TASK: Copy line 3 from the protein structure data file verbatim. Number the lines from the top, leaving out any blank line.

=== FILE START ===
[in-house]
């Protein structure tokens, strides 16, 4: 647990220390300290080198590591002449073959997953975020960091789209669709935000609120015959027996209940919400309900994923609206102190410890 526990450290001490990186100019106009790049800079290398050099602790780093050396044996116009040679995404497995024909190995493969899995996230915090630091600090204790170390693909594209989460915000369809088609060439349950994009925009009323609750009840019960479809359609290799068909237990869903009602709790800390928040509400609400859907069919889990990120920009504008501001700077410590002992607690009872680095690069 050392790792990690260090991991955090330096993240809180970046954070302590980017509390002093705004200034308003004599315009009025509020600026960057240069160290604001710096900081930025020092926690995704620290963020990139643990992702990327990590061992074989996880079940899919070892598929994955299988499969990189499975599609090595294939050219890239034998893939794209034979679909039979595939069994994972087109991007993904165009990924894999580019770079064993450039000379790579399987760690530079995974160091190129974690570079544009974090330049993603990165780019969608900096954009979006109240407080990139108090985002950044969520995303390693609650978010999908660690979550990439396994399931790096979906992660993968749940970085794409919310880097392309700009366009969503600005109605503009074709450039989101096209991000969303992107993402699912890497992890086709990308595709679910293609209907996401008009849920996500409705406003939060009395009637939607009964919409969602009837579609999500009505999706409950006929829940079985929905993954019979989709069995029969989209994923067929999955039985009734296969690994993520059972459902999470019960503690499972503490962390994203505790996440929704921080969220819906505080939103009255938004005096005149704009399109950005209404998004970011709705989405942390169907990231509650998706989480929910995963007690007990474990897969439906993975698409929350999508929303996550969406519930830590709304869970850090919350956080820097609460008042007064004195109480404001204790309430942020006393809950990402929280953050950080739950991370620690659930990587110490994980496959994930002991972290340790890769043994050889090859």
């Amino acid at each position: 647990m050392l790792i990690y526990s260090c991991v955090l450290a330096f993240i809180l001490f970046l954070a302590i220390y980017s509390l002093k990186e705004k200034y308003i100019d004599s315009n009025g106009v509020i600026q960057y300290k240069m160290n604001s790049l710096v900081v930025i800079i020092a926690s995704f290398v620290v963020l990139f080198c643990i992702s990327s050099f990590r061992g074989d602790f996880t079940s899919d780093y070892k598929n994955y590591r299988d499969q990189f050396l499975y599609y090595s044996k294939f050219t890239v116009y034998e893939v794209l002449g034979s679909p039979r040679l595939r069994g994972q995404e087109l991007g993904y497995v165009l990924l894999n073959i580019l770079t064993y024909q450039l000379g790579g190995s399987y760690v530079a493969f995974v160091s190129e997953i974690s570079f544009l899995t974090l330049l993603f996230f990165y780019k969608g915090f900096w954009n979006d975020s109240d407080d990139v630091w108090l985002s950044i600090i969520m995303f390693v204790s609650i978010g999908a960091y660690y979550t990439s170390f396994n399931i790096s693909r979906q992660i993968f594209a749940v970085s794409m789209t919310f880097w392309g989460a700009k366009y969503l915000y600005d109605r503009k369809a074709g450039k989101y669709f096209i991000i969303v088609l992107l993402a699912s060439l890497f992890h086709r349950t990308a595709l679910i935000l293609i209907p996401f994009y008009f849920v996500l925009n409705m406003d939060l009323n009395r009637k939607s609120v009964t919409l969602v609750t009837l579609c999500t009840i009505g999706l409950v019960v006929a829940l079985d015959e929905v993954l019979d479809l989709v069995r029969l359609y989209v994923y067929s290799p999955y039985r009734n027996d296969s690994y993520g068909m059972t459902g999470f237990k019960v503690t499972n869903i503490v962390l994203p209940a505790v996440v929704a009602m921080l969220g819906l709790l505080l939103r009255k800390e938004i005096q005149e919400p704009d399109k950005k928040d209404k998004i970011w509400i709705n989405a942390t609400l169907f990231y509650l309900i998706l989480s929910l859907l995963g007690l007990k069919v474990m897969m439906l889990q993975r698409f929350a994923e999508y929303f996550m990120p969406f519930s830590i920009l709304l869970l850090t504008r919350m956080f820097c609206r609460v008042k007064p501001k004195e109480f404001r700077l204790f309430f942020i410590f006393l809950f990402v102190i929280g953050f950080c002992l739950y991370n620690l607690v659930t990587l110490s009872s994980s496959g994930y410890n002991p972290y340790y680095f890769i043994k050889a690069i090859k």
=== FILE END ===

């Amino acid at each position: 647990m050392l790792i990690y526990s260090c991991v955090l450290a330096f993240i809180l001490f970046l954070a302590i220390y980017s509390l002093k990186e705004k200034y308003i100019d004599s315009n009025g106009v509020i600026q960057y300290k240069m160290n604001s790049l710096v900081v930025i800079i020092a926690s995704f290398v620290v963020l990139f080198c643990i992702s990327s050099f990590r061992g074989d602790f996880t079940s899919d780093y070892k598929n994955y590591r299988d499969q990189f050396l499975y599609y090595s044996k294939f050219t890239v116009y034998e893939v794209l002449g034979s679909p039979r040679l595939r069994g994972q995404e087109l991007g993904y497995v165009l990924l894999n073959i580019l770079t064993y024909q450039l000379g790579g190995s399987y760690v530079a493969f995974v160091s190129e997953i974690s570079f544009l899995t974090l330049l993603f996230f990165y780019k969608g915090f900096w954009n979006d975020s109240d407080d990139v630091w108090l985002s950044i600090i969520m995303f390693v204790s609650i978010g999908a960091y660690y979550t990439s170390f396994n399931i790096s693909r979906q992660i993968f594209a749940v970085s794409m789209t919310f880097w392309g989460a700009k366009y969503l915000y600005d109605r503009k369809a074709g450039k989101y669709f096209i991000i969303v088609l992107l993402a699912s060439l890497f992890h086709r349950t990308a595709l679910i935000l293609i209907p996401f994009y008009f849920v996500l925009n409705m406003d939060l009323n009395r009637k939607s609120v009964t919409l969602v609750t009837l579609c999500t009840i009505g999706l409950v019960v006929a829940l079985d015959e929905v993954l019979d479809l989709v069995r029969l359609y989209v994923y067929s290799p999955y039985r009734n027996d296969s690994y993520g068909m059972t459902g999470f237990k019960v503690t499972n869903i503490v962390l994203p209940a505790v996440v929704a009602m921080l969220g819906l709790l505080l939103r009255k800390e938004i005096q005149e919400p704009d399109k950005k928040d209404k998004i970011w509400i709705n989405a942390t609400l169907f990231y509650l309900i998706l989480s929910l859907l995963g007690l007990k069919v474990m897969m439906l889990q993975r698409f929350a994923e999508y929303f996550m990120p969406f519930s830590i920009l709304l869970l850090t504008r919350m956080f820097c609206r609460v008042k007064p501001k004195e109480f404001r700077l204790f309430f942020i410590f006393l809950f990402v102190i929280g953050f950080c002992l739950y991370n620690l607690v659930t990587l110490s009872s994980s496959g994930y410890n002991p972290y340790y680095f890769i043994k050889a690069i090859k």